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I am currently trying (and failing miserably) to integrate my two outdoor rabbits. My first rabbit (Diego) is a neutered male 1 year old Lionhead, he is very friendly, confident and usually very well behaved and has never bitten anyone (human!) ever. My second rabbit (Yoda) is a neutered male 6 months old Netherland dwarf (he was given to me as a surprise gift) he is very timid and can be very shy but is also very friendly and is not a biter either.

Now I know the fact that a large difference in breeds/size and the fact they are both males is a factor here, before any of you jump to that.

Not integrating them is not the end of the world as I will simply have them live separately, however i thought it might be good for my rabbits to be able to be 'friends' and have the company. I have tried quite a few times to slowly introduce them to each other on neutral territory for 10 minutes at a time, the first few times were fine (lots of sniffing and grooming each other) however it has only gotten worse. Yoda is very inquisitive about Diego and will sniff, lick and sometimes he actually nuzzles into Diego's bottom region but Diego now refuses to get along with Yoda and will try to bite and (on one occasion) growls, once this happens they are immediately separated again and Yoda is checked over. I have also tried putting Yoda into a large cage each day and putting him in Diego's run for Diego to see that Yoda is there and see how he feels about him, Diego would be inquisitive about Yoda and would sometimes lay, groom himself and eat next to cage with Yoda.

My main questions are they just too different? Could it ever work despite gender/size issues? Do any of you have any tips or tricks for integration?

(one trick i've heard of and yet to try is to put vanilla essence on their noses to supposedly trick them into thinking they smell the same..?)

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Gender and size have little to do with bonding. It is all about personality, everybunny has a different personality and some just won't ever be friends with each other.

It sounds like your basic approach to bonding has some research behind it. We also have a few Q&A that address rabbit bonding so I won't go into details about that. Take a look at what we have or places like http://rabbit.org Posting a separate question about what to do about a specific behavior will tend to get a good answer here at Pets.SE.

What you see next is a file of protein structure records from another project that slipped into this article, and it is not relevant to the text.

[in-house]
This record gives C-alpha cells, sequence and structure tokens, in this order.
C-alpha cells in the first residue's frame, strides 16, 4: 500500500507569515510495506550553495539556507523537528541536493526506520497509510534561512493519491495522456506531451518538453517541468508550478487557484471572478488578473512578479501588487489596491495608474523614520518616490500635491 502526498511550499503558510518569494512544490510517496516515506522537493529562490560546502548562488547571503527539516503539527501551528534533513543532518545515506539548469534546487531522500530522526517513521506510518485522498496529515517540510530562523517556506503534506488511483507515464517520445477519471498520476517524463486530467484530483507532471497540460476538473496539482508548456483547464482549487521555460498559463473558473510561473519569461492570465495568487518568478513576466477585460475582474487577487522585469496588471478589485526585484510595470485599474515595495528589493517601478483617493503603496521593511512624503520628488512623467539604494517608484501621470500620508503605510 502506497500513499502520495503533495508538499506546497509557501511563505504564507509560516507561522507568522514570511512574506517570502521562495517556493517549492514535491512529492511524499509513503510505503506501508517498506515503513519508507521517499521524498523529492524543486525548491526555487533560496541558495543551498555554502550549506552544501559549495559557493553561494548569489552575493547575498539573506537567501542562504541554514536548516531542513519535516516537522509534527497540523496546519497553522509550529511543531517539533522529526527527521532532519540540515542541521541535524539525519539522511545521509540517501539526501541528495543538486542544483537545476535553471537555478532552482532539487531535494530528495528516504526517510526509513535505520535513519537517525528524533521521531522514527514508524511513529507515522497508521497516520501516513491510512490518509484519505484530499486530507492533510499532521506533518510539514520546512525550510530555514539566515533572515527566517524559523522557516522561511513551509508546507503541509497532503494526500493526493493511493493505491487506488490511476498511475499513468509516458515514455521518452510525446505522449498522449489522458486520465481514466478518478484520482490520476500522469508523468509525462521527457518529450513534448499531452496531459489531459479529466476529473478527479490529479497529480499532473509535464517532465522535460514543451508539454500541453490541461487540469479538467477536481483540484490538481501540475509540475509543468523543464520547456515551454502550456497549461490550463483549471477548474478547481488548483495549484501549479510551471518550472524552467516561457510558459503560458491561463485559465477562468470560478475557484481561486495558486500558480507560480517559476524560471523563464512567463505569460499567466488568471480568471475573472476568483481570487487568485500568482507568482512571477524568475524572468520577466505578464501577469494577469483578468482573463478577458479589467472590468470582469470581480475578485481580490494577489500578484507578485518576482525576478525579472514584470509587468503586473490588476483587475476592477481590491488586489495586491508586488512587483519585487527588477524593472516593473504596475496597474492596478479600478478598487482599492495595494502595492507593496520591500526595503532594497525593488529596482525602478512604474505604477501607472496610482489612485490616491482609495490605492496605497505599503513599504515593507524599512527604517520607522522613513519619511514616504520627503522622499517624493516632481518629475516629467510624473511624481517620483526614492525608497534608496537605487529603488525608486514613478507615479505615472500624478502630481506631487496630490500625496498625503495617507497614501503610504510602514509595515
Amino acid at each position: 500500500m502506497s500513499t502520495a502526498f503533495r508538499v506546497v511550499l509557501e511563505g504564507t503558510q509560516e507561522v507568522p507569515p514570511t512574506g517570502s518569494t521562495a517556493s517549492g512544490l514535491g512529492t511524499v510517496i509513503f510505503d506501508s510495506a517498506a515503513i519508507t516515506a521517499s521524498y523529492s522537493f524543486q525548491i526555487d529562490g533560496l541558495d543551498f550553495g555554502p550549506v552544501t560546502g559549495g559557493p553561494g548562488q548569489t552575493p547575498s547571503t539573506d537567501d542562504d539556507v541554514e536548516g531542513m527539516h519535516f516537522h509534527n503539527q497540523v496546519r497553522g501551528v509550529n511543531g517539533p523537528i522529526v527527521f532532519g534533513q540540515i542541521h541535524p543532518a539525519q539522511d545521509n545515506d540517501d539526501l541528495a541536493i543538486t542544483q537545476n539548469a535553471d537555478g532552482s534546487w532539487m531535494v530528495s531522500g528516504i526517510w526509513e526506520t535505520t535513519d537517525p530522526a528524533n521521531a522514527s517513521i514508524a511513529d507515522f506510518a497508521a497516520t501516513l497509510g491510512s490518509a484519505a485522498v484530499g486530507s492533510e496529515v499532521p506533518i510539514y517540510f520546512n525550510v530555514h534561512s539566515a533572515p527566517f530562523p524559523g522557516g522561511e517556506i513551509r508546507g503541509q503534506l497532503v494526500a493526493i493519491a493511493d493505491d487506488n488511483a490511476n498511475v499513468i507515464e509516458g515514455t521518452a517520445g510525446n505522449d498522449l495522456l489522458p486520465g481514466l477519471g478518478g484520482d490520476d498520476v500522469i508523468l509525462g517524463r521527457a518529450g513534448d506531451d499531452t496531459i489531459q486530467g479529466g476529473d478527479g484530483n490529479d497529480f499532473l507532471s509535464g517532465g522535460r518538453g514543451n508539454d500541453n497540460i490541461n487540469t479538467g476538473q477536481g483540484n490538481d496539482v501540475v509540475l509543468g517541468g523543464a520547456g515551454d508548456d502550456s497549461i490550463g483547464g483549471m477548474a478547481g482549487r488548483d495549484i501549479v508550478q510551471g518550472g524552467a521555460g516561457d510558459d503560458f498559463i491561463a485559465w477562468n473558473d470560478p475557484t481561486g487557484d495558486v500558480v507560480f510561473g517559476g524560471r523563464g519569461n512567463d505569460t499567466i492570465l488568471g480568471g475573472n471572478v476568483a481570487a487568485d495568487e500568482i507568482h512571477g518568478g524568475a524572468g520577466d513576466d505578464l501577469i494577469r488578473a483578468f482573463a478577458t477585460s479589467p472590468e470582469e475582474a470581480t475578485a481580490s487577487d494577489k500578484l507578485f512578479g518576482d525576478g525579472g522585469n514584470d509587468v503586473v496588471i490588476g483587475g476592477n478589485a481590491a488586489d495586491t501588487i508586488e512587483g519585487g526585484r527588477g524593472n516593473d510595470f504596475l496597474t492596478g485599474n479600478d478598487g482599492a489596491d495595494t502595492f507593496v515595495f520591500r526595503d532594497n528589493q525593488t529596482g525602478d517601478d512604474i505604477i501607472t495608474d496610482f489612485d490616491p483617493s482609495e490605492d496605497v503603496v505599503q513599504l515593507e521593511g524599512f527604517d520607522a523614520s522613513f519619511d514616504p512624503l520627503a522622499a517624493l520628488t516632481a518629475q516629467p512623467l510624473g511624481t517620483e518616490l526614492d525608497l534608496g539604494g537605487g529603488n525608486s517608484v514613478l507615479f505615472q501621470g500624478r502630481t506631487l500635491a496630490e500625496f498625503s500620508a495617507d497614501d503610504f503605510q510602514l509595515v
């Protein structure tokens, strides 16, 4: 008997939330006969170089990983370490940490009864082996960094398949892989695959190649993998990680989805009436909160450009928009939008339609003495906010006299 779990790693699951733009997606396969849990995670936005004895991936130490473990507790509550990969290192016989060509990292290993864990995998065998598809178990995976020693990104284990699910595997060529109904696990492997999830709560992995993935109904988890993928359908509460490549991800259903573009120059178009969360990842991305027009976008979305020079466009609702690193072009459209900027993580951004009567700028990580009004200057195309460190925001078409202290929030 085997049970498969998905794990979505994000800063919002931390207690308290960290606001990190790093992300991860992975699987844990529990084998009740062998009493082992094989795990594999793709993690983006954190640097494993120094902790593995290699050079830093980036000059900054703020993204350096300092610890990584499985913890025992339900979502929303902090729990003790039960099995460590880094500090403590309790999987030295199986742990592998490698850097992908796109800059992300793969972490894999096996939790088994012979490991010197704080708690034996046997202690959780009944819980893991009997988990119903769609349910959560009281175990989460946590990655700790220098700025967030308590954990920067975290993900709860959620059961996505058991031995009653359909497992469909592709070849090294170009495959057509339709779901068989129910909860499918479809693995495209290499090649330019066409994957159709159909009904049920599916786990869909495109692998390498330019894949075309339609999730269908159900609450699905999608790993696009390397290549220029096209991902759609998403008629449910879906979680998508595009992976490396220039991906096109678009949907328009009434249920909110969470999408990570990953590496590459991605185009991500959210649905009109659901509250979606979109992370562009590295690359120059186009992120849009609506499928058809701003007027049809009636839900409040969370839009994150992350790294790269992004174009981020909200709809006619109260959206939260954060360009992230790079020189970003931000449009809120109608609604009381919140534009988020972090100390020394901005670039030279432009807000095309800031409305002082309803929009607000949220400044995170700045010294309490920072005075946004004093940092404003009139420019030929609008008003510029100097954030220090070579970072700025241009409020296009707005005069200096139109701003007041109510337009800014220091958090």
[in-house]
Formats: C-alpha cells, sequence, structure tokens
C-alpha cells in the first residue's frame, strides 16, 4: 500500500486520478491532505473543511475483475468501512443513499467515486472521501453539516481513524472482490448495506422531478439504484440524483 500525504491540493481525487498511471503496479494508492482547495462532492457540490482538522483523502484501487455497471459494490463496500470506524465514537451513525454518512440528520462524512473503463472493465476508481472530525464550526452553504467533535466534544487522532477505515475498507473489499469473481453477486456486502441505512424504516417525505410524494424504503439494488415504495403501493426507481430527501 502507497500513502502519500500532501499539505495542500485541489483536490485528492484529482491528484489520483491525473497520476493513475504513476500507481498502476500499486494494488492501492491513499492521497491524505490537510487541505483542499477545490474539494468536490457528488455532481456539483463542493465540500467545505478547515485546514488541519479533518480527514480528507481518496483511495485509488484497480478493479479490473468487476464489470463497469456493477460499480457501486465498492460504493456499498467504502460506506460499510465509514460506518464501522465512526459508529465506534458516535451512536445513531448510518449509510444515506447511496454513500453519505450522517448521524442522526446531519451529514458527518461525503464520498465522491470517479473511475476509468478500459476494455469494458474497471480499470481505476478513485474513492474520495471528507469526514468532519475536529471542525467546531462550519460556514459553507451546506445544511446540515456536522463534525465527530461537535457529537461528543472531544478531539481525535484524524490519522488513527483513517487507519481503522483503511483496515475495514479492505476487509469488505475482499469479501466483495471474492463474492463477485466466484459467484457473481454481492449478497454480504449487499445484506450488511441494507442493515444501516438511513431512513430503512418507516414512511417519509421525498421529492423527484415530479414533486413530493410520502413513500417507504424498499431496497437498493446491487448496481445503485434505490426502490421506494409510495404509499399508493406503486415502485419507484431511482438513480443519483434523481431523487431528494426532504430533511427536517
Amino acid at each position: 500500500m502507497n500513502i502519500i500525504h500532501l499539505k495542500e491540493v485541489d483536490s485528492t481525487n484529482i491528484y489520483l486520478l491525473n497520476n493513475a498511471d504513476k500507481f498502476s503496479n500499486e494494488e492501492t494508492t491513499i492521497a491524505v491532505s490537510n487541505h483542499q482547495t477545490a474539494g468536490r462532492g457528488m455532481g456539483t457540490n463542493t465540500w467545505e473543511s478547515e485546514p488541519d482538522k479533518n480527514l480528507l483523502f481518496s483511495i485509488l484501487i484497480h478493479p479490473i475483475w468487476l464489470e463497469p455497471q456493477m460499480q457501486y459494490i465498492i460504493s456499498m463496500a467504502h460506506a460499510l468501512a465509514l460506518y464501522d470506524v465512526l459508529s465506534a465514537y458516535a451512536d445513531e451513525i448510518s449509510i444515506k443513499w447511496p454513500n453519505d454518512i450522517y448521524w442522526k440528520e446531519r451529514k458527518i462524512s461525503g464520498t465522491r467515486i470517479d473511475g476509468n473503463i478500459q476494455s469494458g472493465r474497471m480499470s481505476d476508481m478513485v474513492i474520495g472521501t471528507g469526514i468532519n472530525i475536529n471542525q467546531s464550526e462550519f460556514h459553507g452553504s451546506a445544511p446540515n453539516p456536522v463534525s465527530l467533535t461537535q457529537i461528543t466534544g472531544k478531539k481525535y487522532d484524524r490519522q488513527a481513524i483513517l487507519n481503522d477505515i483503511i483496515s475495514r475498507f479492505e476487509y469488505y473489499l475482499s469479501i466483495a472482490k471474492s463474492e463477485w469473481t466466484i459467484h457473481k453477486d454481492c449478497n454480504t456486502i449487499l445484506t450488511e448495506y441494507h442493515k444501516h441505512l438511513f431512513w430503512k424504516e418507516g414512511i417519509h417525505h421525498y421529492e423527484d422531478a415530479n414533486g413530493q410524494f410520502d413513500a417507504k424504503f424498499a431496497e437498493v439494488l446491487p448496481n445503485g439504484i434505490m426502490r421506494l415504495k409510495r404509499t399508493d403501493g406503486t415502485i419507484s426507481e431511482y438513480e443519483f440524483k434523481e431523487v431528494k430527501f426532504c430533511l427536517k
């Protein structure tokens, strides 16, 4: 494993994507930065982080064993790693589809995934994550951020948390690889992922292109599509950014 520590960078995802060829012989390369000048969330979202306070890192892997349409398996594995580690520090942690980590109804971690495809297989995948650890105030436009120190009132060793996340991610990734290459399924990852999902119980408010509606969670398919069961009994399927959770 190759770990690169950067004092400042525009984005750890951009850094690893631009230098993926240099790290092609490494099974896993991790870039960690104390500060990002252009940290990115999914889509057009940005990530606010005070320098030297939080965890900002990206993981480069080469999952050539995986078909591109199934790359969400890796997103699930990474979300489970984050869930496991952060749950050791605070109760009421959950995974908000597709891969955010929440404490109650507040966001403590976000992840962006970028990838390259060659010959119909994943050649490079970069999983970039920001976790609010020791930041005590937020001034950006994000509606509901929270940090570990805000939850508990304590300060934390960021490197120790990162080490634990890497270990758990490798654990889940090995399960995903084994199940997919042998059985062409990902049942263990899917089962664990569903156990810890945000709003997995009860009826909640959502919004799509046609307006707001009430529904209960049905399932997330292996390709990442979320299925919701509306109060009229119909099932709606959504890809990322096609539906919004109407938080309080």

Smell has very little to do with the introduction it about behavior. Two bunnies come together, one puts it's nose low, and demands that the other bunny groom them, this is how pecking order is defined in the house/domestic rabbit world. Depending on how demanding the more dominate bunny is anything can happen.

Two dominate bunnies interacting can and often does lead to a vet visit. Supervision is critical (sounds like you are doing good here), you may be separating them a bit to soon, but use your best judgement. There will be some give and take. It can takes weeks or even months of supervised visits for everyone to get to the point that they form a bond.

The most subtle and likely be effective trick is moving litter between litter boxes. Rabbits drop poops to mark their territory, the two questions below highlight some of this. Takes some poops from each litter box and drop in the others everyday for 2 or more weeks, this gets them used to sharing territory. Then follow all the good bonding practices. We will often start this during a break in bonding attempts (no visiting with each other) and continue it until success or we decide it is never going to work.

What means do rabbits use to mark and defend their territory?

Why do rabbits leave droppings at the Romp?

"Yoda is very inquisitive about Diego and will sniff, lick and sometimes he actually nuzzles into Diego's bottom region but Diego now refuses to get along with Yoda"

When the nose under the other rabbits head does not generate the required amount of grooming, the dominate rabbit will go to the "submissive"(subjective) rabbits hip and nip the hip to be more assertive in demanding they be groomed. This can lead to fighting or chasing (try not to let fighting or chasing occur). You can often assist in the process by petting the head of the rabbit that is demanding to be groomed. The two rabbits are close together, one is head down demanding pets, the other is ignoring the demand. Pet both rabbit being sure to bet the demanding rabbit around the face and ears, this gives the demanding rabbit the impression that they are being groomed by the other bunny. It fills a need while the relationship is developing.

Try to always end on a good note, if they tend to fight after 10 minutes (or some action) stop at 9 minutes. The ratio of good endings to bad endings seems to be a key point in bonding.

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